Xolo Score 4.75/5
In her book #veryfat #verybrave: The Fat Girl's Guide to Being #brave and Not a Dejected, Melancholy, Down-In-The-Dumps Weeping Fat Girl in a Bikini, comedian Nicole Byer serves up body positivity and radical self-love. She models over 100 bikinis and offers tips, tricks, and activities for all women who struggle to feel good in their skin.
*** SPOILERS AHEAD ***
What the book excels in doing is centering Nicole's joy. She wears over 100 different bikinis, and almost every page has a picture of her living her best unapologetic life. And she showers us with this radical self-love so that images of fat people can become "just pictures of people." And because we live in a white supremacist, patriarchal society that actively fuels and profits from our insecurities, each picture is an act of resistance. This book is overtly for anyone who has struggled with body image, but especially for fat and/or Black women. It is brave to be comfortable in your body, and she channels her rage and humor towards the industries and systems that teach us we'll never be good enough.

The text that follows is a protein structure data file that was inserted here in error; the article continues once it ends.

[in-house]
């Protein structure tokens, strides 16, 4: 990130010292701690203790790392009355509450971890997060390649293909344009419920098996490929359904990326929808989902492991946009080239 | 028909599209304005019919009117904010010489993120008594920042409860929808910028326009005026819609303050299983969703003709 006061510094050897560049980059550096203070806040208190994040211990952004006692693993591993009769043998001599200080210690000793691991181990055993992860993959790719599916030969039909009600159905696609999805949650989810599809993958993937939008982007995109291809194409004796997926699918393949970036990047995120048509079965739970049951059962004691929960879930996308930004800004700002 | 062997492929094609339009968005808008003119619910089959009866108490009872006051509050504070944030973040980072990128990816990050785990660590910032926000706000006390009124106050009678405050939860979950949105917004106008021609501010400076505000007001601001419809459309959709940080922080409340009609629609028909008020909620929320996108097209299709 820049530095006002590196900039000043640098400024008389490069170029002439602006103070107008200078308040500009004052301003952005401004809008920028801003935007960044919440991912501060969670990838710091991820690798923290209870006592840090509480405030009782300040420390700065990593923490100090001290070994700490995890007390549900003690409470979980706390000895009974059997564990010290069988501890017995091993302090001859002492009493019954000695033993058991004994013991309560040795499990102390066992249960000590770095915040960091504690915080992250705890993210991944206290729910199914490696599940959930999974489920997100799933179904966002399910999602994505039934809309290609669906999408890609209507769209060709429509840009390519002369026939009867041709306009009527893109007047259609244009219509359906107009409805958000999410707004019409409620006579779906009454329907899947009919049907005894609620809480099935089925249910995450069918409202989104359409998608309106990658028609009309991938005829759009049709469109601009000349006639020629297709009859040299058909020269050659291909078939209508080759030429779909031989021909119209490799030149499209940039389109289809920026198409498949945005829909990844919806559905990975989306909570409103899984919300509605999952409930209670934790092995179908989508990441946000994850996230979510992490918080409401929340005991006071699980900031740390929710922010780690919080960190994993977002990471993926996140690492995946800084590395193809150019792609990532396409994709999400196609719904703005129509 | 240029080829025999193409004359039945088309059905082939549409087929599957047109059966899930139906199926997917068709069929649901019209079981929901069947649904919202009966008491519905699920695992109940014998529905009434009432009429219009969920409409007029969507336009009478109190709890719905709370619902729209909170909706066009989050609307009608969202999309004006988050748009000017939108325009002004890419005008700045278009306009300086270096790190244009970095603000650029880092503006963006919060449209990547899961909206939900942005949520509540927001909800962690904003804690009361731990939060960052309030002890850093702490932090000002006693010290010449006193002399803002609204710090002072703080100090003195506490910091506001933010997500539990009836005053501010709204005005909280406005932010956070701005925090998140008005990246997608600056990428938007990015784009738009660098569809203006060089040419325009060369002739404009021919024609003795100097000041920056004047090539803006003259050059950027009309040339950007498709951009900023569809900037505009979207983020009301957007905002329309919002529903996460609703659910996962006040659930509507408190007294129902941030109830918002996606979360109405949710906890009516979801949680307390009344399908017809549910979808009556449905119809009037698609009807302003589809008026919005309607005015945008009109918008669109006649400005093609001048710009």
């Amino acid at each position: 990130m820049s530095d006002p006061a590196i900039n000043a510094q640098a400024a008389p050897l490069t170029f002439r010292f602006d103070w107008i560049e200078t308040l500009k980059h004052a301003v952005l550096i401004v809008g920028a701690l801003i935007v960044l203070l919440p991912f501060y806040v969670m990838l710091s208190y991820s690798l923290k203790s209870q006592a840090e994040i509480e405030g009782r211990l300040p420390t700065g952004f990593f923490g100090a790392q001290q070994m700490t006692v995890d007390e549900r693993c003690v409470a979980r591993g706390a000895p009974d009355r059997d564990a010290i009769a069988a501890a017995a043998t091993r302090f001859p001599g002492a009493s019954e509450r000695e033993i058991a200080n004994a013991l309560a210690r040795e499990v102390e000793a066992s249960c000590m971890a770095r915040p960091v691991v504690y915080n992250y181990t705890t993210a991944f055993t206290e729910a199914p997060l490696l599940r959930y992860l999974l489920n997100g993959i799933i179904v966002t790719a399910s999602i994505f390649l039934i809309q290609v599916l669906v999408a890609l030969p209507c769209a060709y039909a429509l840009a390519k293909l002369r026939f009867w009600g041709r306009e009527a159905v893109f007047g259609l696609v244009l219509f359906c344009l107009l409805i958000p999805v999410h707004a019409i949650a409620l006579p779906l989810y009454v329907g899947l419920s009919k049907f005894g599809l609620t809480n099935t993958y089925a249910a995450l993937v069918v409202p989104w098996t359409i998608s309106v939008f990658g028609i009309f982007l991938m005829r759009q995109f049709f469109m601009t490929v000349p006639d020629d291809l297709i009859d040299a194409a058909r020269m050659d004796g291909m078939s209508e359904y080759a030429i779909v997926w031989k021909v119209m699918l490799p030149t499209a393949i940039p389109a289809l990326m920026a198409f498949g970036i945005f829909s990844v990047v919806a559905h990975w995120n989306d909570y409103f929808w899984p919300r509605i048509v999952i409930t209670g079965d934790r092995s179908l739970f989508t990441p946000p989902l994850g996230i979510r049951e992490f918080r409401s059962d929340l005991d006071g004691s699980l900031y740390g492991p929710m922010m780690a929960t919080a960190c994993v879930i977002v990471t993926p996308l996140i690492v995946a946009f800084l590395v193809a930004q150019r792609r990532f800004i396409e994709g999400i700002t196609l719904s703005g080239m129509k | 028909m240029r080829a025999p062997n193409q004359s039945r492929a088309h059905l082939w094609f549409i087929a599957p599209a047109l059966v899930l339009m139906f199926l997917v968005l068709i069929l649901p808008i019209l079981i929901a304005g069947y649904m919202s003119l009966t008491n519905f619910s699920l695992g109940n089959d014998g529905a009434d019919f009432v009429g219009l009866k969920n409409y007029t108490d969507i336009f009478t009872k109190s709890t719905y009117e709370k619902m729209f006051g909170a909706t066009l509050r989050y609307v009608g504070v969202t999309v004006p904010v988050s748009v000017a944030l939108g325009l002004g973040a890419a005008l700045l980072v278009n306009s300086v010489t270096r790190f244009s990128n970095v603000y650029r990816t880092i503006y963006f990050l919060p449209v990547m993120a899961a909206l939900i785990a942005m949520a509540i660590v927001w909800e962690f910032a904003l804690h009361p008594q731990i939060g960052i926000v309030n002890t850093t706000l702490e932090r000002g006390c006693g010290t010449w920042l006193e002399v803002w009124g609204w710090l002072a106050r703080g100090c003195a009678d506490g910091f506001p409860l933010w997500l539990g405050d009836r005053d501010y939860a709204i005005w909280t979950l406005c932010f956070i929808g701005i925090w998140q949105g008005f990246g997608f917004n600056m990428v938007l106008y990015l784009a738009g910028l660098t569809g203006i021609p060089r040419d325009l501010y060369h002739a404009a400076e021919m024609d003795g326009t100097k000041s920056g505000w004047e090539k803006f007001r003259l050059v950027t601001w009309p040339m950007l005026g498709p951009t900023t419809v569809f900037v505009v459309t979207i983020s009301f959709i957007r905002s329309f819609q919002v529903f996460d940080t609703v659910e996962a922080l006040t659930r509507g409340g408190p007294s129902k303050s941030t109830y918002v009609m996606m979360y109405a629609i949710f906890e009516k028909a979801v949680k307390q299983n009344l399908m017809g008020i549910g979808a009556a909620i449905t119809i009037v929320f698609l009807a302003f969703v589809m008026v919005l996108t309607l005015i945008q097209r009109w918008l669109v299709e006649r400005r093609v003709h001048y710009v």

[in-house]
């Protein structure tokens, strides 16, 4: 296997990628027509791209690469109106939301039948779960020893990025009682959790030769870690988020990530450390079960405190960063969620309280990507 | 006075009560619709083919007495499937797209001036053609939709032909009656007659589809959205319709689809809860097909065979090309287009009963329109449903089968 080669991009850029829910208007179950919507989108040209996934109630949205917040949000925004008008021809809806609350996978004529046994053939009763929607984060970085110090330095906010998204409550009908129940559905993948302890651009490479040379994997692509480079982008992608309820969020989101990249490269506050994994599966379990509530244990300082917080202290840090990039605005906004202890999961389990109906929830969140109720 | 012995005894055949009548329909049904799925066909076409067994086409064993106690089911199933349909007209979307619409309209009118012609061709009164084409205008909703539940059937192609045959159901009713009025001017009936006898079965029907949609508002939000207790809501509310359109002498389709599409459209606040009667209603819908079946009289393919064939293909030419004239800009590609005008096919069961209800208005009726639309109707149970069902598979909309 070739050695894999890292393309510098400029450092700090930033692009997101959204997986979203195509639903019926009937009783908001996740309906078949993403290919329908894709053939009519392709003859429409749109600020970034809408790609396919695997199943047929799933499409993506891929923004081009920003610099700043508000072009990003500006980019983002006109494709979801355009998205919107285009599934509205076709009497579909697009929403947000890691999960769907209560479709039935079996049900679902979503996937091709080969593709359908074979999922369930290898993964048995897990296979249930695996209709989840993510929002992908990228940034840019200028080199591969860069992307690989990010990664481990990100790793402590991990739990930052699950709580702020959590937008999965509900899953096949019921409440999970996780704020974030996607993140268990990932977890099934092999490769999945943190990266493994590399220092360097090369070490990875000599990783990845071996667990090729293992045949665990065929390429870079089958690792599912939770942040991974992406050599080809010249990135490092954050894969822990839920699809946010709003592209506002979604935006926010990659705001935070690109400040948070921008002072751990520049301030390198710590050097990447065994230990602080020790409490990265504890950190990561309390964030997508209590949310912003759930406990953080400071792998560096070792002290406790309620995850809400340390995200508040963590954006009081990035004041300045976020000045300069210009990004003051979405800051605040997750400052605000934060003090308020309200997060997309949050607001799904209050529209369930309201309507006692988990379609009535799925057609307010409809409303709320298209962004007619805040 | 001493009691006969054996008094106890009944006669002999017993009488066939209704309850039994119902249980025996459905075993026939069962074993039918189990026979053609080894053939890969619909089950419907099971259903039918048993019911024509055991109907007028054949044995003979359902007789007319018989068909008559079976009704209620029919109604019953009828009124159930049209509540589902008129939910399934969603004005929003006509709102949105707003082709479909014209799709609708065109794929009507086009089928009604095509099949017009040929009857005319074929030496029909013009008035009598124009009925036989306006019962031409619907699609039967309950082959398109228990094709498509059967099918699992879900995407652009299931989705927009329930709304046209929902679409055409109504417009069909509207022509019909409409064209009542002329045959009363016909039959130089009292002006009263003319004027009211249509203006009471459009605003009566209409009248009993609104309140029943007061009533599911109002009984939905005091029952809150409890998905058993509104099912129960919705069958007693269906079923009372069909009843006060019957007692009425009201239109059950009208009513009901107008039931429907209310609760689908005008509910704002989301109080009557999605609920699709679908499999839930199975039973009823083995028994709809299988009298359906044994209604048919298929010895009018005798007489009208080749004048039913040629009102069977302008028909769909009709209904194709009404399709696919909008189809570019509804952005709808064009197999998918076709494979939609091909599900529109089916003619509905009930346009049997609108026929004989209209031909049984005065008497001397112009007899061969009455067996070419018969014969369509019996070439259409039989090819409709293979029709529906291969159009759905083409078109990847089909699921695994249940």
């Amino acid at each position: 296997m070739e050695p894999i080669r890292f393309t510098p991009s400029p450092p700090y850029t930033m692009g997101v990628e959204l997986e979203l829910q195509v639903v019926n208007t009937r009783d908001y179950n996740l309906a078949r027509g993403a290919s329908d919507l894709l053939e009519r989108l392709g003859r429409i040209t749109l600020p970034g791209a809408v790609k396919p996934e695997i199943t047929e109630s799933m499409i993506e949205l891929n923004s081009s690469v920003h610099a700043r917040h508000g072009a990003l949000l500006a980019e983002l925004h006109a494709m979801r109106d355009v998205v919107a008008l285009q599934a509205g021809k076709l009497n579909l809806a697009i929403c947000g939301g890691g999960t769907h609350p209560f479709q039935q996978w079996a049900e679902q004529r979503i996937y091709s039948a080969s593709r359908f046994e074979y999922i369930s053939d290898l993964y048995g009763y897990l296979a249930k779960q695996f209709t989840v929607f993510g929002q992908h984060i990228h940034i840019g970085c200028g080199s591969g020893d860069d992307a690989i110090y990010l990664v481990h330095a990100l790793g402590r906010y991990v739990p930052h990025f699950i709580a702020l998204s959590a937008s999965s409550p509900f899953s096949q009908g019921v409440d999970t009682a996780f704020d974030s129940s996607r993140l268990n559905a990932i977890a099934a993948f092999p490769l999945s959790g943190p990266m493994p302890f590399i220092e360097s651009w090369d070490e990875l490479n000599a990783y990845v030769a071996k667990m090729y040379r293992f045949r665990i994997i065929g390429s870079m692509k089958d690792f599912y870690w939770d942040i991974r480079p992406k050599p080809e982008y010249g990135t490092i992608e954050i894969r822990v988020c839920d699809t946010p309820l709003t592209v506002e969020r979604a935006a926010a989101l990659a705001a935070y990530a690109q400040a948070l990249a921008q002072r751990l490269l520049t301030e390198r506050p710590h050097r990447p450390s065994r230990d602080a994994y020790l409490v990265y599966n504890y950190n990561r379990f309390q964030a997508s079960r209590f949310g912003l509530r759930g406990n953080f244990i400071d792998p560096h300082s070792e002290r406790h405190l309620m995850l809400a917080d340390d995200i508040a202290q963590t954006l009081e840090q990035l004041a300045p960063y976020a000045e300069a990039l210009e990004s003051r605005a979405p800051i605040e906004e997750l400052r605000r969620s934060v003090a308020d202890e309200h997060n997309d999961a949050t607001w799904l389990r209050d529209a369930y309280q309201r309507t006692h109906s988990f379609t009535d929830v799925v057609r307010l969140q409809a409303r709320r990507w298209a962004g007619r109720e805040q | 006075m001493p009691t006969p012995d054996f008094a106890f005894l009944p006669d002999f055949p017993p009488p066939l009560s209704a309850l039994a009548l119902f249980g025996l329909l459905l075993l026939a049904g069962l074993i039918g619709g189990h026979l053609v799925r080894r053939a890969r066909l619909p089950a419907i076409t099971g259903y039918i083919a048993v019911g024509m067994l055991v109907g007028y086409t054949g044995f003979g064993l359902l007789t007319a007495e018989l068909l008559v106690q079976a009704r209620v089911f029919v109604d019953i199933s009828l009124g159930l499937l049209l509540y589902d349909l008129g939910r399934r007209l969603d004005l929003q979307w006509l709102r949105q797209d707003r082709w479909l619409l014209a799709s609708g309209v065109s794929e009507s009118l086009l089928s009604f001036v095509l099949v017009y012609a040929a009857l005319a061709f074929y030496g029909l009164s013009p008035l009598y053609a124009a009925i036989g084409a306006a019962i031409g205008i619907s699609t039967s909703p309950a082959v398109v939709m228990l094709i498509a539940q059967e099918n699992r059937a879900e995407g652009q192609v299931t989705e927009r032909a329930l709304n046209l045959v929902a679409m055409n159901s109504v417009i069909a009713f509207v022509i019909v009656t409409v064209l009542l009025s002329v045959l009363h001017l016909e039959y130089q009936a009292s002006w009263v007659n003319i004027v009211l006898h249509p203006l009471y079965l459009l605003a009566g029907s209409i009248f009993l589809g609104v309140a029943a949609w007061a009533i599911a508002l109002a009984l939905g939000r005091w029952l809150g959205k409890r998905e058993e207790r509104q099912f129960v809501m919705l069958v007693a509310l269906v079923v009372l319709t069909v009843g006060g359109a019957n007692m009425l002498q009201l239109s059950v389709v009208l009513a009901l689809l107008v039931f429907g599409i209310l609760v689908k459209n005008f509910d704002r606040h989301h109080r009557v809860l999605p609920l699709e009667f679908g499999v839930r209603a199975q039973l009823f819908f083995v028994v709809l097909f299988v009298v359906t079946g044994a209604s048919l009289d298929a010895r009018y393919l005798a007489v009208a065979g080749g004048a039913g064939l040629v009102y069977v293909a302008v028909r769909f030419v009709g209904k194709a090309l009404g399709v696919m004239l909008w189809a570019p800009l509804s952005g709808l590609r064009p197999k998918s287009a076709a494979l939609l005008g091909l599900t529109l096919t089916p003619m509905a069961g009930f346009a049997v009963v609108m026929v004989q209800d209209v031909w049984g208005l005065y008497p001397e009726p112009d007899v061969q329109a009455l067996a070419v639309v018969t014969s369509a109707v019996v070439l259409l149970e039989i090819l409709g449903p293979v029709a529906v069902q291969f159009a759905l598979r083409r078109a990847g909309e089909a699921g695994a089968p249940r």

The best part of #veryfat #verybrave is how it incorporates humor and sarcasm to call out societal absurdities - "You're supposed to be ashamed of your body, yet here you are, existing in it. How very #brave of you." She even includes fun and serendipitous lists of activities you can do in a bikini because she can. It's a wonderfully grounded way of getting the reader in an upbeat mood to address some hurtful ways the world makes us fear our physique. But even though she maintains a jovial tone throughout most of the book, Nicole is also conscious about how her joy is often associated with promoting an "unhealthy lifestyle" because society erroneously equates being fat with being unhealthy. And she is sensitive about how this fallacy and diet culture have led to internalizing shame and pain.
Nicole Byer shuts down fatphobia with her stunning bikini photoshoot.
To what extent are there BIPOC leading characters or perspectives?
How well does the author avoid writing BIPOC experiences through the white gaze?
To what extent does the author challenge white-centered beliefs?
How well does the book explore nuances between intersectional identities?